In the early 1930s, John I and his family moved into a home owned by Mr. Oree and remained there while John I worked, first as a farmer and then with the government under the WPA. John I purchased and stored lumber until he accumulated enough to build a home. The property was purchased in 1936. In the late 1930s, John I built a home upon the property. Eventually John II built a home on the property in front of John I's house. John I continued to live on the property until his death in 1961. John II also lived on the property and paid the taxes as far back as 1953. When John II received $2,000 from the highway department when the road near the property was widened, he distributed the money to people other than his immediate family. John II died intestate in 1992.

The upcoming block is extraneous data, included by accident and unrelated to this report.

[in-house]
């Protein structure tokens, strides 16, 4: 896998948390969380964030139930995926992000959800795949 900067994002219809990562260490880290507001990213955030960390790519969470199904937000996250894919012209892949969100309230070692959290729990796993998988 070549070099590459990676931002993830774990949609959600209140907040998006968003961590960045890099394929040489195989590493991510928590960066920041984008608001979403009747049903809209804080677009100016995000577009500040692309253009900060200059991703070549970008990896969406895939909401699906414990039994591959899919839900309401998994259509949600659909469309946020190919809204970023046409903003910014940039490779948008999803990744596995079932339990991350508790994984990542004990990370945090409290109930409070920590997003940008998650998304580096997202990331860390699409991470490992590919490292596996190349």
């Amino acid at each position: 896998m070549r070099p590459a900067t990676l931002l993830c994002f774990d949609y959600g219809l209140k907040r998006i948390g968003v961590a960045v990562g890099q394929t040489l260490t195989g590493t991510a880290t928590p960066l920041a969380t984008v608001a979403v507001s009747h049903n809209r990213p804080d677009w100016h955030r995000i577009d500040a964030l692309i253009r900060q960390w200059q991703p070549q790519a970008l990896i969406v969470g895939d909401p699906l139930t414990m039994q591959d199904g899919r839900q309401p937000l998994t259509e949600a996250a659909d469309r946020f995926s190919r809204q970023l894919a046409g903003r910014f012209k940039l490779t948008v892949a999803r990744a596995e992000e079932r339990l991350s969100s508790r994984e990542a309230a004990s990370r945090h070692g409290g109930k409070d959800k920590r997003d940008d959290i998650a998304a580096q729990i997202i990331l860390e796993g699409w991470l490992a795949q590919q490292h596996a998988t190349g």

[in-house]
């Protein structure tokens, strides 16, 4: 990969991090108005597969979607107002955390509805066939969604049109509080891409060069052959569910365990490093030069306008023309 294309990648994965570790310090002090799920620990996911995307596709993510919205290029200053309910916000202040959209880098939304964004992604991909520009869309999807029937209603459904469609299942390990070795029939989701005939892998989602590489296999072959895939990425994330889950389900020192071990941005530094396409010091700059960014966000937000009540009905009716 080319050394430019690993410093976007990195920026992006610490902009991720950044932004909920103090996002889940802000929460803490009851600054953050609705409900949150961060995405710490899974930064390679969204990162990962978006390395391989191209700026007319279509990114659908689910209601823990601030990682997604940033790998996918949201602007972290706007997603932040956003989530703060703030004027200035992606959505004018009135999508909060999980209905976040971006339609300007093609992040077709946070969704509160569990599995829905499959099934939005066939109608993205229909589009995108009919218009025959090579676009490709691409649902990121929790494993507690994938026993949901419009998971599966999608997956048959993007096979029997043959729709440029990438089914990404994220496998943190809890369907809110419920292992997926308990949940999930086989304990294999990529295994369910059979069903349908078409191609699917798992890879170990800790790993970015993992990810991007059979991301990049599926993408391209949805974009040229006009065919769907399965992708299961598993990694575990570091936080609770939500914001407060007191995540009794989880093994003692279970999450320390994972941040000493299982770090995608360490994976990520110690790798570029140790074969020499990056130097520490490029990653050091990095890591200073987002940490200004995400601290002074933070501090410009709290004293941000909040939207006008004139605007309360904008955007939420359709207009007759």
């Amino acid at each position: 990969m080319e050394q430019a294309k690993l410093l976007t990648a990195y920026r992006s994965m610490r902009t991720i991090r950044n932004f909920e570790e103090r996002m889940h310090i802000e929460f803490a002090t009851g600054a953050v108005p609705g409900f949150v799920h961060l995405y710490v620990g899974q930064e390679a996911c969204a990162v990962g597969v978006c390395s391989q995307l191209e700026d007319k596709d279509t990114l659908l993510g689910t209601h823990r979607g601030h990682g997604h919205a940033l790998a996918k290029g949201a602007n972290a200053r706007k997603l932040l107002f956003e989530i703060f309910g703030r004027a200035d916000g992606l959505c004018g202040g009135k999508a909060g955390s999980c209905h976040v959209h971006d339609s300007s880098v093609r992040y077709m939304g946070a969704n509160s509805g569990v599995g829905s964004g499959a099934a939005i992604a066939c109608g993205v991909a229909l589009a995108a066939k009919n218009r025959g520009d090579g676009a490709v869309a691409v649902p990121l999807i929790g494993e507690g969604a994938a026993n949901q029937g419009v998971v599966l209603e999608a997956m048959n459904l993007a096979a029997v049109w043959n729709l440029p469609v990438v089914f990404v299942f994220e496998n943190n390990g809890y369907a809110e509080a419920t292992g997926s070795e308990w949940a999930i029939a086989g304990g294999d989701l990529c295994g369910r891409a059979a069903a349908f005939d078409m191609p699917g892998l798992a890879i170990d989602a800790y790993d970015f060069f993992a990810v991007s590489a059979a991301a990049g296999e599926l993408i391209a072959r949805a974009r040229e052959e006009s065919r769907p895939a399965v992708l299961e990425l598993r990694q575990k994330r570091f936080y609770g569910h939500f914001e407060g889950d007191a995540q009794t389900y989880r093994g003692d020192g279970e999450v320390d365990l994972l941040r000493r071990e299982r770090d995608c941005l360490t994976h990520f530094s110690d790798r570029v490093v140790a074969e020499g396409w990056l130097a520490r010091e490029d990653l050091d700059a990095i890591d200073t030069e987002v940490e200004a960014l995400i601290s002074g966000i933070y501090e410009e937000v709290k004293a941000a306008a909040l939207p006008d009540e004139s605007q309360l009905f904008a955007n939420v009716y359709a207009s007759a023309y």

The evidence is consistent with John I obtaining title to the property and allowing John II to live there rent-free so long as he paid the taxes and maintained the property. Significantly, John II was only 17 years old when the property was purchased. From our own view of the evidence, we find it more likely than not the 1936 deed was to John I, and not to his 17 year old son. Accordingly, we affirm the master's finding the deed was to John I.

II. Ouster

The Freemans next contend the master erred in failing to find they established acts which constituted "ouster" of Charles and Mae. We disagree.